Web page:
A thin, practical wrapper around terminal styling, screen positioning, and keyboard input.
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Jeff Quast
Latest commit 40ddb1f Jun 20, 2018


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Blessed is a thin, practical wrapper around terminal capabilities in Python.

Coding with Blessed looks like this...

from blessed import Terminal

t = Terminal()

print(t.bold('Hi there!'))
print(t.bold_red_on_bright_green('It hurts my eyes!'))

with t.location(0, t.height - 1):
    print(t.center(t.blink('press any key to continue.')))

with t.cbreak():
    inp = t.inkey()
print('You pressed ' + repr(inp))

Brief Overview

Blessed is a more simplified wrapper around curses, providing :

  • Styles, color, and maybe a little positioning without necessarily clearing the whole screen first.
  • Works great with standard Python string formatting.
  • Provides up-to-the-moment terminal height and width, so you can respond to terminal size changes.
  • Avoids making a mess if the output gets piped to a non-terminal: outputs to any file-like object such as StringIO, files, or pipes.
  • Uses the terminfo(5) database so it works with any terminal type and supports any terminal capability: No more C-like calls to tigetstr and tparm.
  • Keeps a minimum of internal state, so you can feel free to mix and match with calls to curses or whatever other terminal libraries you like.
  • Provides plenty of context managers to safely express terminal modes, automatically restoring the terminal to a safe state on exit.
  • Act intelligently when somebody redirects your output to a file, omitting all of the terminal sequences such as styling, colors, or positioning.
  • Dead-simple keyboard handling: safely decoding unicode input in your system's preferred locale and supports application/arrow keys.
  • Allows the printable length of strings containing sequences to be determined.

Blessed does not provide...

  • Windows command prompt support. A PDCurses build of python for windows provides only partial support at this time -- there are plans to merge with the ansi module in concert with colorama to resolve this. Patches welcome!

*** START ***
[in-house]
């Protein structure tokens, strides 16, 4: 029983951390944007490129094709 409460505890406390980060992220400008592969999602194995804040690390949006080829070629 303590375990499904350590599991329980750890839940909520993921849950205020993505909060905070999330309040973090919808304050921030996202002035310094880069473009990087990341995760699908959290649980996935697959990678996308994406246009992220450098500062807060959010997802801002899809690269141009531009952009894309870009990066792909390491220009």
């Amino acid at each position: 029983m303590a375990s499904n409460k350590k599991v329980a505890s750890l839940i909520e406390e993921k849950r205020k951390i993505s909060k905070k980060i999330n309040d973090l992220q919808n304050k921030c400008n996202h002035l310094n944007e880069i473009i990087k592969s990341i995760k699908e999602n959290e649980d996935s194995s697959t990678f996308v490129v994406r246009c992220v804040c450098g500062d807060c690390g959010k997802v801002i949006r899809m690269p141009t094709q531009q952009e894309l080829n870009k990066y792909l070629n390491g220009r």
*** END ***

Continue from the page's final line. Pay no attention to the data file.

Before And After

With the built-in curses module, this is how you would typically print some underlined text at the bottom of the screen:

from curses import tigetstr, setupterm, tparm
from fcntl import ioctl
from os import isatty
import struct
import sys
from termios import TIOCGWINSZ

# If we want to tolerate having our output piped to other commands or
# files without crashing, we need to do all this branching:
if hasattr(sys.stdout, 'fileno') and isatty(sys.stdout.fileno()):
    sc = tigetstr('sc')
    cup = tigetstr('cup')
    rc = tigetstr('rc')
    underline = tigetstr('smul')
    normal = tigetstr('sgr0')
    sc = cup = rc = underline = normal = ''

# Save cursor position.

if cup:
    # tigetnum('lines') doesn't always update promptly, hence this:
    height = struct.unpack('hhhh', ioctl(0, TIOCGWINSZ, '\000' * 8))[0]

    # Move cursor to bottom.
    print(tparm(cup, height - 1, 0))

print('This is {under}underlined{normal}!'
      .format(under=underline, normal=normal))

# Restore cursor position.

The same program with Blessed is simply:

from blessed import Terminal

term = Terminal()
with term.location(0, term.height - 1):
    print('This is' + term.underline('underlined') + '!')


Blessed is tested with Python 2.7, 3.4, and 3.5 on Debian Linux, Mac, and FreeBSD.

Further Documentation

More documentation can be found at http://blessed.readthedocs.org/en/latest/

Bugs, Contributing, Support

Bugs or suggestions? Visit the issue tracker and file an issue. We welcome your bug reports and feature suggestions!

Would you like to contribute? That's awesome! We've written a guide to help you.

Are you stuck and need support? Give stackoverflow a try. If you're still having trouble, we'd like to hear about it! Open an issue in the issue tracker with a well-formed question.


Blessed is under the MIT License. See the LICENSE file.


Blessed is a fork of blessings. Changes since 1.7 have all been proposed but unaccepted upstream.

Furthermore, a project in the node.js language of the same name is not related, or a fork of each other in any way.